FHA Non-Occupant Co-Borrower Guidelines On FHA Loans
FHA Non-Occupant Co-Borrower Guidelines On FHA Loans
This BLOG On FHA Non-Occupant Co-Borrower Guidelines On FHA Loans Was UPDATED On May 10th, 2018
FHA loans are probably the most popular mortgage loan programs today due to the lax mortgage lending guidelines compared to other mortgage loan programs. FHA Non-Occupant Co-Borrower Guidelines allows multiple non-occupant co-borrowers to be added to main home buyer if they cannot qualify.
- FHA loans are not just for home buyers with bad credit or prior bankruptcy, foreclosure, deed in lieu of foreclosure, or short sale
- Home buyers with perfect credit may not qualify for a conventional loan due to higher debt to income ratios
- Maximum debt to income ratio caps on conventional loan programs are capped at 50%
- FHA loans have maximum front end debt to income ratio cap of 46.9% and a back end debt to income ratio up to 56.9% to get an approve/eligible per Automated Underwriting System
- The front end debt to income ratio is the proposed housing monthly payment
- Front End DTI consists of the principal, interest, property taxes, and homeowners insurance divided by the borrowers monthly gross income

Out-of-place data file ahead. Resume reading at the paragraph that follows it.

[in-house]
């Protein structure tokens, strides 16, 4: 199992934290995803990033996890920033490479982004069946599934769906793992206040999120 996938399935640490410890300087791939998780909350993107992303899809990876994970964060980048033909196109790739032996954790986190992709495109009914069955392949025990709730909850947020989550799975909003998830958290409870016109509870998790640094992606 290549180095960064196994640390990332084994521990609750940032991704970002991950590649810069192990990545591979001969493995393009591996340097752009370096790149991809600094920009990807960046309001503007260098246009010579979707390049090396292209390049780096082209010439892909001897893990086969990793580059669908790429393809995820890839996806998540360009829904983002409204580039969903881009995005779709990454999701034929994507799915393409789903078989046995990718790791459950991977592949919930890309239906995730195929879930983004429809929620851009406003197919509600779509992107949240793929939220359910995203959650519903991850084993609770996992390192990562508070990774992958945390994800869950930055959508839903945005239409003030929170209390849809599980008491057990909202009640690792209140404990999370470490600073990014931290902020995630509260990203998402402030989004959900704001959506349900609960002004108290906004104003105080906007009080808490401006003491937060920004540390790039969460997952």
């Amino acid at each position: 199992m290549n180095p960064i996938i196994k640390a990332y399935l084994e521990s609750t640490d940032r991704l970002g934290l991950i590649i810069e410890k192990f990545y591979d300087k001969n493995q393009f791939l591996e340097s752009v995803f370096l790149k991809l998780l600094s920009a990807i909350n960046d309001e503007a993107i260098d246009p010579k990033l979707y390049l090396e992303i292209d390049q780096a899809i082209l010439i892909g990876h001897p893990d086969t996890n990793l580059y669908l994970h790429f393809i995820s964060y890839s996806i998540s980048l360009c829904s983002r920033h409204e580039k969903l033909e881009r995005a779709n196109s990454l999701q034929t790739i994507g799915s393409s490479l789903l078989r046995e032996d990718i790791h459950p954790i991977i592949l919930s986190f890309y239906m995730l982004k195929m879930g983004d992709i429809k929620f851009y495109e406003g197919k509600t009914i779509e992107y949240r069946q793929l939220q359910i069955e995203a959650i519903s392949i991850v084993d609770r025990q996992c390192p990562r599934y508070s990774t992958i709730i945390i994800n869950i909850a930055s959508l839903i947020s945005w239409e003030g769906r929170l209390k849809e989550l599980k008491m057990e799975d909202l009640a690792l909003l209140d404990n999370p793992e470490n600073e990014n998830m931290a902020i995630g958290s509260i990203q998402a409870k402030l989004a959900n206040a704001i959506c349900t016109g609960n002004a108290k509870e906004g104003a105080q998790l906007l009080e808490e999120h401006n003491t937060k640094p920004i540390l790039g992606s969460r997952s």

- The back end debt to income ratio is the sum of the monthly housing payment ( Principal, Interest, Taxes, and Insurance, also referred to PITI ) PLUS all other monthly debts divided by the borrowers gross monthly income
For mortgage loan applicants who have debt to income ratios higher than 46.9% front end and 56.9% back end, FHA Non-Occupant Co-Borrower Guidelines allows borrowers to add non-occupant co-borrowers.
Qualifying To Be Non-Occupant Co-Borrower For FHA Loans?
Not everyone can be a non-occupant co-borrower.
- A non-occupant co-borrower needs to be related to the main borrower by blood, marriage, or law
- For example, the following folks are eligible per FHA Non-Occupant Co-Borrower Guidelines
- grand parent
- in laws, step parents
- step children can all qualify to be non-occupant co-borrowers per FHA Non-Occupant Co-Borrower Guidelines
- A friend cannot be a non-occupant co-borrower unless the main borrower has known the friend for at least five years or more and the relationship can be documented
- Not too many lenders will allow friends to be non-occupant co-borrowers
- There are a few select mortgage lenders that may allow it
- Cousins and other distant relatives may possibly qualify as non-occupant co-borrowers
- This is depending on the mortgage lender
- Some lenders are more strict on who or who cannot be a non-occupant co-borrower while others just take the borrowers word for it
Non-occupant co-borrowers go on the mortgage loan but not on title to the property unless they elect to go on title.
How Many Non-Occupant Co-Borrowers Can I Add?
If the main mortgage loan borrower has little or no income, the borrower can add a non-occupant co-borrower to qualify for income.
- There are no restrictions on how many non-occupant co-borrowers could be added on a FHA Loan
- There can be one or five non-occupant co-borrowers added to the main borrower’s FHA Home Loan